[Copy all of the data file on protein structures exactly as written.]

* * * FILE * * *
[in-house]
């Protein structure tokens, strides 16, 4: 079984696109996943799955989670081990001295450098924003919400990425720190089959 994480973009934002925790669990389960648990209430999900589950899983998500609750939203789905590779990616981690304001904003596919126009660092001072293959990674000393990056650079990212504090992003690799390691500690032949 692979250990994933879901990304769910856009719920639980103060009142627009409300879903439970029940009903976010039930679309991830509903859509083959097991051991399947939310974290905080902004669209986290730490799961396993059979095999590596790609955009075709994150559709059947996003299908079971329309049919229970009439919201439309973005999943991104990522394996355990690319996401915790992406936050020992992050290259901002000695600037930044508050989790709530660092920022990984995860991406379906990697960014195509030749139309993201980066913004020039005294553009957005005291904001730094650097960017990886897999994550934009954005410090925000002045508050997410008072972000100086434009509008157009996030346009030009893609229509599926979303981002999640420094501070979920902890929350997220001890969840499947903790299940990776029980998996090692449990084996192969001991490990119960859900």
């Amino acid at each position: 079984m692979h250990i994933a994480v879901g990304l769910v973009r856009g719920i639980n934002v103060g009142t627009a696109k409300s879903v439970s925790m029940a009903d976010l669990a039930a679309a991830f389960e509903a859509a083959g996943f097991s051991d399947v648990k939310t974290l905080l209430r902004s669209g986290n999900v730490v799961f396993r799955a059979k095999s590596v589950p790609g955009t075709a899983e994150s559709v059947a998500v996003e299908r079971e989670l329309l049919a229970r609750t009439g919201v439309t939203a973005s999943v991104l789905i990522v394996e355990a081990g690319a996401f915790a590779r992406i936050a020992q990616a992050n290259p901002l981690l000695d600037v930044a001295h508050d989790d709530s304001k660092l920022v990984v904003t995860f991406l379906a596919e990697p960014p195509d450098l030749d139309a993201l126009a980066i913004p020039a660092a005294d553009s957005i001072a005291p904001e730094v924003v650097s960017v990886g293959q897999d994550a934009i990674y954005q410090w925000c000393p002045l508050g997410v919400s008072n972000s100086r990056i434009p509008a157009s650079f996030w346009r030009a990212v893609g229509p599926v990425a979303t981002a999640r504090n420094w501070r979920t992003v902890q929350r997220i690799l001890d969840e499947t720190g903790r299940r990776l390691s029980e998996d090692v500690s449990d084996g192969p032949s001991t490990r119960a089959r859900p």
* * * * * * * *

[in-house]
């Protein structure tokens, strides 16, 4: 079984696109996943799955989670081990001295450098924003919400990425720190089959 994480973009934002925790669990389960648990209430999900589950899983998500609750939203789905590779990616981690304001904003596919126009660092001072293959990674000393990056650079990212504090992003690799390691500690032949 692979250990994933879901990304769910856009719920639980103060009142627009409300879903439970029940009903976010039930679309991830509903859509083959097991051991399947939310974290905080902004669209986290730490799961396993059979095999590596790609955009075709994150559709059947996003299908079971329309049919229970009439919201439309973005999943991104990522394996355990690319996401915790992406936050020992992050290259901002000695600037930044508050989790709530660092920022990984995860991406379906990697960014195509030749139309993201980066913004020039005294553009957005005291904001730094650097960017990886897999994550934009954005410090925000002045508050997410008072972000100086434009509008157009996030346009030009893609229509599926979303981002999640420094501070979920902890929350997220001890969840499947903790299940990776029980998996090692449990084996192969001991490990119960859900």
């Amino acid at each position: 079984m692979h250990i994933a994480v879901g990304l769910v973009r856009g719920i639980n934002v103060g009142t627009a696109k409300s879903v439970s925790m029940a009903d976010l669990a039930a679309a991830f389960e509903a859509a083959g996943f097991s051991d399947v648990k939310t974290l905080l209430r902004s669209g986290n999900v730490v799961f396993r799955a059979k095999s590596v589950p790609g955009t075709a899983e994150s559709v059947a998500v996003e299908r079971e989670l329309l049919a229970r609750t009439g919201v439309t939203a973005s999943v991104l789905i990522v394996e355990a081990g690319a996401f915790a590779r992406i936050a020992q990616a992050n290259p901002l981690l000695d600037v930044a001295h508050d989790d709530s304001k660092l920022v990984v904003t995860f991406l379906a596919e990697p960014p195509d450098l030749d139309a993201l126009a980066i913004p020039a660092a005294d553009s957005i001072a005291p904001e730094v924003v650097s960017v990886g293959q897999d994550a934009i990674y954005q410090w925000c000393p002045l508050g997410v919400s008072n972000s100086r990056i434009p509008a157009s650079f996030w346009r030009a990212v893609g229509p599926v990425a979303t981002a999640r504090n420094w501070r979920t992003v902890q929350r997220i690799l001890d969840e499947t720190g903790r299940r990776l390691s029980e998996d090692v500690s449990d084996g192969p032949s001991t490990r119960a089959r859900p």